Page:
The human blood stream is replete with constituents that regulate both the hematologic, endothelial and rheologic homeostasis. Some examples of these molecules include:

Low Density Lipoprotein (LDL) cholesterols: These atherogenic lipoproteins are currently the subject of intense research. They include all of the LDL subclasses graded by particle size, lipid composition, and isoform structure. The latest means of measurement include nuclear magnetic resonance techniques (NMR), as well as enzyme-linked immunoselective assay (ELISA) techniques.

Triglycerides (TG): These high molecular weight lipids are another class of lipoprotein and are typically described as particle remnants given their dynamic metabolism after production in the liver and elsewhere. These molecular complexes are also measured by NMR and ELISA technologies.

Fibrinogen: This blood component protein is widely recognized as a potent risk factor of vascular disease and is involved primarily in the clotting cascade. As with other RAM, fibrinogen has numerous actions and can be rapidly converted to several forms including: fibrin-D dimers, Fibronectin and other byproducts and acute phase reactants. These molecular complexes are also measured by ELISA and precipitation technologies.

Alpha-2 macroglobulin (alpha-2 M) is a proteinase inhibitor whose primary biometabolic action is to regulate the production of plasmin. Rheologically, alpha-2 M is the most potent regulator of plasma viscosity gram for gram in human blood. It is measured by ELISA and gel electrophoresis techniques.

Lipoprotein A (Lp(a)) is a known cardiovascular risk factor. Lp(a) is a constituent of Apolipoprotein Al and serves as the primary ligand for the cholesterols. It is also measured by NMR and ELISA techniques.

B. Apheresis Equipment

Generally, apheresis equipment is comprised of an extracorporeal blood pump its constituent tubing and the filtering means. A preferred apparatus is the Plasmatic™ apheresis pump (Apheresis Technologies, Inc.), a three-function microprocessor controlled pumping device that embodies at least 4 roller blood pumps and the salient alarms, setting controls and monitors typical of such apheresis pumps. Secondarily, the Octo 2000® (Apheresis Technologies, Inc. USA; Mesas, GmbH, Germany) provides a multi-functional extracorporeal pumping station providing eight different settings to afford numerous configurations to provide all extracorporeal treatments except dialysis. The preferred filters in the methods and apparatus of the present invention are the Plasmaflo OP-05 (WL) and RheoFilter® AR 2000®, AR 4000® and AR 3000® (all manufactured by Asahi Medical Company, Ltd.). In addition, vascular access needles and various vital signs, blood and oxygen monitors are utilized during treatment as is standard in the in-patient apheresis setting.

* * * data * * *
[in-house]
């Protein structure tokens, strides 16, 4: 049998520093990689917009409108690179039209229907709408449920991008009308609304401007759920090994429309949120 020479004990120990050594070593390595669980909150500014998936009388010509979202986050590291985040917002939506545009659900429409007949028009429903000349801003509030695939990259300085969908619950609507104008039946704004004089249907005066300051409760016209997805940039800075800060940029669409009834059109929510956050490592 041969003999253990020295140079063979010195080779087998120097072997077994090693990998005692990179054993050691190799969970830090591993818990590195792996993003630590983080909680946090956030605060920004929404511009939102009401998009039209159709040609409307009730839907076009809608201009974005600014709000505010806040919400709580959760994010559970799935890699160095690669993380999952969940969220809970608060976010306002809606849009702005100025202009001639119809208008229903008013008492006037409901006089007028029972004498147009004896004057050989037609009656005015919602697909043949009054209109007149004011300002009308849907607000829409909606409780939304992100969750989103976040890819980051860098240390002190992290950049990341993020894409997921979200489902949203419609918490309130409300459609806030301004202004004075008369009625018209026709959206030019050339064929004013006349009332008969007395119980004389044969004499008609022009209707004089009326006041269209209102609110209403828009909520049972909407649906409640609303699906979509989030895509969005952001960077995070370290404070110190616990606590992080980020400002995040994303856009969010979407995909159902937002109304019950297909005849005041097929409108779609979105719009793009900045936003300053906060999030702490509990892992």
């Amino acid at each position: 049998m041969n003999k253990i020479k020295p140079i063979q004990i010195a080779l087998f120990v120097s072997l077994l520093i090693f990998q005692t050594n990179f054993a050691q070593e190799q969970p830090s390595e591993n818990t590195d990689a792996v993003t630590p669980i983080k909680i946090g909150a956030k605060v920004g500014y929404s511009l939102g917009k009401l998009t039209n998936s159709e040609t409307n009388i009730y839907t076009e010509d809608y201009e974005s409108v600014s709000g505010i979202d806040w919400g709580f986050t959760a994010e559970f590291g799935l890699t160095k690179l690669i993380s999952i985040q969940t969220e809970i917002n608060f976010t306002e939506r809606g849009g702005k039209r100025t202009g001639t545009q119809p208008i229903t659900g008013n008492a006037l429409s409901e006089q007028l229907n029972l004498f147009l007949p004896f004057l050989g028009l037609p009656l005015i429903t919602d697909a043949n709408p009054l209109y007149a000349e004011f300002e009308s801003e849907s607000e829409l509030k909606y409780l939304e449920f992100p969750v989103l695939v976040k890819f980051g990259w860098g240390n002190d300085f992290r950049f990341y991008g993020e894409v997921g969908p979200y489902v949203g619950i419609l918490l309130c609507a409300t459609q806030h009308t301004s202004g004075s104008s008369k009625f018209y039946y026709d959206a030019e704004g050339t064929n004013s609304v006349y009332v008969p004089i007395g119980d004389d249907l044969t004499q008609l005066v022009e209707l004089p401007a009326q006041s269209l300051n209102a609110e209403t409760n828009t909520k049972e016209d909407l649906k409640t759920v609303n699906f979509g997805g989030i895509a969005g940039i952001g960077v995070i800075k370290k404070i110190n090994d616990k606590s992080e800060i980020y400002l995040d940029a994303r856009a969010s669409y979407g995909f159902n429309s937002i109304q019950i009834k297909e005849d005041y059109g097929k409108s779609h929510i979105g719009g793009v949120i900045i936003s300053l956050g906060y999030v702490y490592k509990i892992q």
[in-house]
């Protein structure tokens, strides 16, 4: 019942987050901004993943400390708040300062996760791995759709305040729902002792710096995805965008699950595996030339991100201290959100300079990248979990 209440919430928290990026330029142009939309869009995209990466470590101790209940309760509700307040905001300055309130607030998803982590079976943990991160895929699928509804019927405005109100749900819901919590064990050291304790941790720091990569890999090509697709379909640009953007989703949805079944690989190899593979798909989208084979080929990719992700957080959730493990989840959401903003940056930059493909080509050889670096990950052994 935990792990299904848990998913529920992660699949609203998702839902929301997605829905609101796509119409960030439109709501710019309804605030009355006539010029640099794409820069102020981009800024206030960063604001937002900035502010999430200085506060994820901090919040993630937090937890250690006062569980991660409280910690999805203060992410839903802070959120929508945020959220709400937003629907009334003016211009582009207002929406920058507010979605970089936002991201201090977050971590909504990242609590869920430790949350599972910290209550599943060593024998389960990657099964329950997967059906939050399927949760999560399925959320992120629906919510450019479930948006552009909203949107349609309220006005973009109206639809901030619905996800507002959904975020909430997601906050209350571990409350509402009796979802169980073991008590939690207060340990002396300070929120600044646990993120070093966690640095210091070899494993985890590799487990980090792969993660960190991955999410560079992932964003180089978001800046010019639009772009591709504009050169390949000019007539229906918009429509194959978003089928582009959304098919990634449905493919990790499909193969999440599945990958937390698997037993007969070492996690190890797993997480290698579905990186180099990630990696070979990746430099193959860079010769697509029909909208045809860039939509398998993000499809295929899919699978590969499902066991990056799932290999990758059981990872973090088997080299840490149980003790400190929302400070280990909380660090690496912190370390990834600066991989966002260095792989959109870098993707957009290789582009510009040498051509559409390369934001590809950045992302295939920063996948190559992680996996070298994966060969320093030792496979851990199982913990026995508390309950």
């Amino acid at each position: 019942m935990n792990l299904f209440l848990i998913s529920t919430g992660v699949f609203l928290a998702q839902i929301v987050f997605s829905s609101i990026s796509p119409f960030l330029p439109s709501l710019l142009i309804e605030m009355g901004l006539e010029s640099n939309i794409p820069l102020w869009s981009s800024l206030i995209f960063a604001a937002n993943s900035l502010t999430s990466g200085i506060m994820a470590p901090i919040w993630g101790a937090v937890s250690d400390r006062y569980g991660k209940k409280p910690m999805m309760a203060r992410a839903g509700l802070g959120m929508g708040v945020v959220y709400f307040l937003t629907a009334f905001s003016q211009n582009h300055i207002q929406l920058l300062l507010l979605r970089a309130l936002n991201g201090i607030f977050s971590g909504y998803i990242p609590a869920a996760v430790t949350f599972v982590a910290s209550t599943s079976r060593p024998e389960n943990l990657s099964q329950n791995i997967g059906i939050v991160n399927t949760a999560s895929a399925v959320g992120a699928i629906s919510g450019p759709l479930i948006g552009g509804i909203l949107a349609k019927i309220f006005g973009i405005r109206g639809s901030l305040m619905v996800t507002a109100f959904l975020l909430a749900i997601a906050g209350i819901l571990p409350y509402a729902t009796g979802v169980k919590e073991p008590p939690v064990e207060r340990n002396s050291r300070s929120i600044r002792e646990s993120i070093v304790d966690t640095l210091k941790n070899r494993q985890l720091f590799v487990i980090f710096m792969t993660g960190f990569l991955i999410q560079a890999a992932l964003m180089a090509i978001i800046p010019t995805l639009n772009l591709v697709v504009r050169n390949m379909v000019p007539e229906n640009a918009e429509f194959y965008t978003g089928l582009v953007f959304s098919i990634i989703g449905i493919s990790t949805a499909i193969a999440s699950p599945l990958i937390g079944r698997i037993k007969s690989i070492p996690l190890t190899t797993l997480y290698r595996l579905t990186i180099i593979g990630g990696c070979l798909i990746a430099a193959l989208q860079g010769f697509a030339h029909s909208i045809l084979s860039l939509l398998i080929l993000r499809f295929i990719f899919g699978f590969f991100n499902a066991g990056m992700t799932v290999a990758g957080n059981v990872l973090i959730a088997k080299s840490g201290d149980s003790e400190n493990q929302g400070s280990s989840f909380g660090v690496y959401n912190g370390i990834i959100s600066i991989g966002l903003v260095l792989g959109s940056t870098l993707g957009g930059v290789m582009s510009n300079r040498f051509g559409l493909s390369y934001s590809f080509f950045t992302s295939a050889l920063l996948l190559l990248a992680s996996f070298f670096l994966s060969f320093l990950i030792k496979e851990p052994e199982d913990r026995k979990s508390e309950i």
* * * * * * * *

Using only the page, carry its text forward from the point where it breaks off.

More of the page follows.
C. Integrated Apheresis System

In one aspect, the present invention relates to an integrated, medical subspecialty-directed, disease-specific apheresis treatment system.

Freestanding Outpatient Apheresis Treatment Facility: One aspect of the apheresis treatment system of the present invention is to employ freestanding, dedicated, outpatient apheresis treatment facilities (or apheresis treatment centers) (see FIGS. 1 and 2) in a network (only one shown in FIG. 1) for providing apheresis treatment procedures to ambulatory patients with RAM accumulation-deposition diseases. Currently, apheresis procedures, where available, are generally carried out only in hospital settings, in large part due to the historic reimbursement guidelines and the requirement for proximate advanced life support means necessary for the appropriate medical treatment of acutely ill patients in need of apheresis treatment. By performing apheresis procedures on relatively stable chronically ill patients, the opportunity is afforded to provide those treatments to a broader patient base and to do so in a more cost-effective manner.

In addition, such a freestanding facility makes it possible to provide highly specialized and individualized treatment to every patient, while also providing easier access for the patient to obtain such medical care. Many chronically ill patients, especially low vision ophthalmologic patients, experience great difficulty in traveling even short distances, even to the point of not obtaining medical services due to the difficulty of undergoing such travel. Physically integrating such abovementioned apheresis treatment into such patients' physician's existing practice would provide maximum access to treatment and follow-up for such patients.